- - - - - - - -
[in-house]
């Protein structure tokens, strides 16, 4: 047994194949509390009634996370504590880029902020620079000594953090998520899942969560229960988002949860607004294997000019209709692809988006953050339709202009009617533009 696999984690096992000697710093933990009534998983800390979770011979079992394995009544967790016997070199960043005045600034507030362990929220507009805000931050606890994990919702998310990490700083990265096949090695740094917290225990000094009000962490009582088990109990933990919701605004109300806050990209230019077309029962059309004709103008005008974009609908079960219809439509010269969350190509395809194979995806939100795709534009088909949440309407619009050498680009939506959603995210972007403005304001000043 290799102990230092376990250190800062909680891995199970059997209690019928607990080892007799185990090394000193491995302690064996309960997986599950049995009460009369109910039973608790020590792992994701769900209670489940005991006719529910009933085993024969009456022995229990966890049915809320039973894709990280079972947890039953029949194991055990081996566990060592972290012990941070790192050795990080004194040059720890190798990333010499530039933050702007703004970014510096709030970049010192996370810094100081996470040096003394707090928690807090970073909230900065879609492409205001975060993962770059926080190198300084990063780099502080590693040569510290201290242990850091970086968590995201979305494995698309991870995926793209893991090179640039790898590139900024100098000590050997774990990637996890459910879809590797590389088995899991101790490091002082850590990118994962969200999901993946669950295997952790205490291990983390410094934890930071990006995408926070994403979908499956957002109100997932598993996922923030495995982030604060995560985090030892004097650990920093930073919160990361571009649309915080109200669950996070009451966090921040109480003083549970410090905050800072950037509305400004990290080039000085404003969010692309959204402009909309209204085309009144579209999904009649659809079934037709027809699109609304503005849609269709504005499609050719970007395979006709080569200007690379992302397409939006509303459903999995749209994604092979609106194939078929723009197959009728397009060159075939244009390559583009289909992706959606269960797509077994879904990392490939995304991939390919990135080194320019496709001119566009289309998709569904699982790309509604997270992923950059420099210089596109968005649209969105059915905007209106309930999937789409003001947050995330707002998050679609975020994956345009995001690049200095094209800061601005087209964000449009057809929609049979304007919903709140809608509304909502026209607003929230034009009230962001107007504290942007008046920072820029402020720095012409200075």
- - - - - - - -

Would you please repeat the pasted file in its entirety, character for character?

[in-house]
């Protein structure tokens, strides 16, 4: 047994194949509390009634996370504590880029902020620079000594953090998520899942969560229960988002949860607004294997000019209709692809988006953050339709202009009617533009 696999984690096992000697710093933990009534998983800390979770011979079992394995009544967790016997070199960043005045600034507030362990929220507009805000931050606890994990919702998310990490700083990265096949090695740094917290225990000094009000962490009582088990109990933990919701605004109300806050990209230019077309029962059309004709103008005008974009609908079960219809439509010269969350190509395809194979995806939100795709534009088909949440309407619009050498680009939506959603995210972007403005304001000043 290799102990230092376990250190800062909680891995199970059997209690019928607990080892007799185990090394000193491995302690064996309960997986599950049995009460009369109910039973608790020590792992994701769900209670489940005991006719529910009933085993024969009456022995229990966890049915809320039973894709990280079972947890039953029949194991055990081996566990060592972290012990941070790192050795990080004194040059720890190798990333010499530039933050702007703004970014510096709030970049010192996370810094100081996470040096003394707090928690807090970073909230900065879609492409205001975060993962770059926080190198300084990063780099502080590693040569510290201290242990850091970086968590995201979305494995698309991870995926793209893991090179640039790898590139900024100098000590050997774990990637996890459910879809590797590389088995899991101790490091002082850590990118994962969200999901993946669950295997952790205490291990983390410094934890930071990006995408926070994403979908499956957002109100997932598993996922923030495995982030604060995560985090030892004097650990920093930073919160990361571009649309915080109200669950996070009451966090921040109480003083549970410090905050800072950037509305400004990290080039000085404003969010692309959204402009909309209204085309009144579209999904009649659809079934037709027809699109609304503005849609269709504005499609050719970007395979006709080569200007690379992302397409939006509303459903999995749209994604092979609106194939078929723009197959009728397009060159075939244009390559583009289909992706959606269960797509077994879904990392490939995304991939390919990135080194320019496709001119566009289309998709569904699982790309509604997270992923950059420099210089596109968005649209969105059915905007209106309930999937789409003001947050995330707002998050679609975020994956345009995001690049200095094209800061601005087209964000449009057809929609049979304007919903709140809608509304909502026209607003929230034009009230962001107007504290942007008046920072820029402020720095012409200075």